In our last post we went over sewing a French seam to encase our corset boning.
Today we have a close up view of how the boning will fit snugly inside the channel created by the French seam. The above looks pretty narrow to fit 1/4" boning in, and it is but it will fit if you've measured your seam allowances right while sewing.
I'm using 1/4" wide, vintage 1940's Featherbone to stiffen my seams. If you want to refer back to the types of boning, Sarah gave us a really great overview in this post.
I have chosen to bone only the first side front channels marked for boning in the pattern. I'll be using the rest of my boning to stiffen my hook and eye closure at the back, which we'll talk more about in a later post.
Make sure you round the edges of your boning at the top and bottom. This keeps rough corners from wearing through your fabric and eventually poking the daylights out of you. Edges too rough for scissors? Try filing it smooth with a nail file.
Below you can see the boning sticking out of the top of my French seam. It's a really tight fit, but that's to be expected. Just keep wiggling and you'll get it in there.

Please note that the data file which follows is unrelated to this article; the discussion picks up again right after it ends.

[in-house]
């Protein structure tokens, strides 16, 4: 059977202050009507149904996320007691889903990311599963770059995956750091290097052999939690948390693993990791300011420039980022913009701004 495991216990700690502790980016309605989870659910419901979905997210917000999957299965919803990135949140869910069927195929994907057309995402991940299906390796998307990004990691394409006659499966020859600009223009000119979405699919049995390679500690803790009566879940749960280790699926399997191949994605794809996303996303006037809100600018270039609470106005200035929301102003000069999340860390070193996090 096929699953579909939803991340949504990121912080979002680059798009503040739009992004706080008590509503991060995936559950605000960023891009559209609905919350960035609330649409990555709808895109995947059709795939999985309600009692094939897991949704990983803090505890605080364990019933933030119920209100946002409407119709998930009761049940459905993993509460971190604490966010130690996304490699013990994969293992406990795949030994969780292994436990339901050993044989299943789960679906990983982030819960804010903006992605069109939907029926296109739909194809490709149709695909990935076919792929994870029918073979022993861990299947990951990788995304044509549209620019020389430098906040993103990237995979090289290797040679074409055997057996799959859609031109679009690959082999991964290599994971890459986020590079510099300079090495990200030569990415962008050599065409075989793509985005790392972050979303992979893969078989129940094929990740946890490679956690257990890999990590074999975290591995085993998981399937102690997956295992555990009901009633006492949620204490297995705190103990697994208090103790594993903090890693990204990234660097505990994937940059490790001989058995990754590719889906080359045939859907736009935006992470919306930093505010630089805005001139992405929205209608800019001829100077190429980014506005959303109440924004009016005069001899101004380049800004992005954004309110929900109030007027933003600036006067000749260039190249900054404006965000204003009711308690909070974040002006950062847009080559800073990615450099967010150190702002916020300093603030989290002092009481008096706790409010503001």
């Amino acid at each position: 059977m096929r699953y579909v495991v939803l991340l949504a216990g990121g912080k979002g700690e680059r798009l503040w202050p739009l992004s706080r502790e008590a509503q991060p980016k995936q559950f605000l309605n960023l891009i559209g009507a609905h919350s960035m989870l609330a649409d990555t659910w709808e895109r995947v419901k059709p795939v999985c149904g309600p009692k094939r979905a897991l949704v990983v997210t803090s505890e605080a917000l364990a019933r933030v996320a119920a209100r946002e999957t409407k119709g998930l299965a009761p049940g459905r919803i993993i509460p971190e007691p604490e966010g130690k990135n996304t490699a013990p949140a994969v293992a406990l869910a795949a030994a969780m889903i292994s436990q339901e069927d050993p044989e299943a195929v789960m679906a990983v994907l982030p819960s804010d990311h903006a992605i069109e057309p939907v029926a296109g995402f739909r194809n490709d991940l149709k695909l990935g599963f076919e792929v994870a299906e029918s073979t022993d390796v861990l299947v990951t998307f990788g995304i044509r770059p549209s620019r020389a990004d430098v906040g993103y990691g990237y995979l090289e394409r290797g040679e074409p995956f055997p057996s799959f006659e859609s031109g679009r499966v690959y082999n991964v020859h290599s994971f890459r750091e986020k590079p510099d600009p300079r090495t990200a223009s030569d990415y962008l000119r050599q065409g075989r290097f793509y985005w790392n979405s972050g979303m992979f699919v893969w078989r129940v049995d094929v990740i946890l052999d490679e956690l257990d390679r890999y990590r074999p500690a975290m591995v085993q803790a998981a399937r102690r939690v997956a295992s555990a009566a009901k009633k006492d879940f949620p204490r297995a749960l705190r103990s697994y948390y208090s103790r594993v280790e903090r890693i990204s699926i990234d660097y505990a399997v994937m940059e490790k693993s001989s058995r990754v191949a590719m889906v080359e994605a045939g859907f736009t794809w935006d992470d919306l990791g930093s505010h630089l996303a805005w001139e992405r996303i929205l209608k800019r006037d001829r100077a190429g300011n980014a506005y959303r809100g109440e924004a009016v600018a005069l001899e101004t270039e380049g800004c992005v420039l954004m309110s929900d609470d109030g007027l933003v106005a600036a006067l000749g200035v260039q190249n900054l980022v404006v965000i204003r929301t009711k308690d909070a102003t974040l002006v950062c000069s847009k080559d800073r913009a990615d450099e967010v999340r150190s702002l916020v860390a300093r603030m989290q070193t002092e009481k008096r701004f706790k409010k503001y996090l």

The whole length of the seam isn't boned, just the first half. This boning is in there pretty tight but just to be sure it doesn't work it's way down the seam some day, there are a few ways you can keep it in place.
My favorite way to do it is with embroidery flossing but I couldn't find any here in the colors I wanted.
|Bridges on the Body has some amazing Corset making posts that I've learned so much from the last several months!|
And there you have it! Next you'll be ready to add your back closure and bind your top and bottom edges.
Sarah put together some beautiful pictures this weekend for us, showing how to add some lovely contrasting bone casings, prepare your back pieces for an eyelet closure, and stitching a nice clean seam for the bone channel.
I love the contrasting bone channels she chose to use, don't you?
Has anyone had any trouble finding garter clips or any other notions you needed?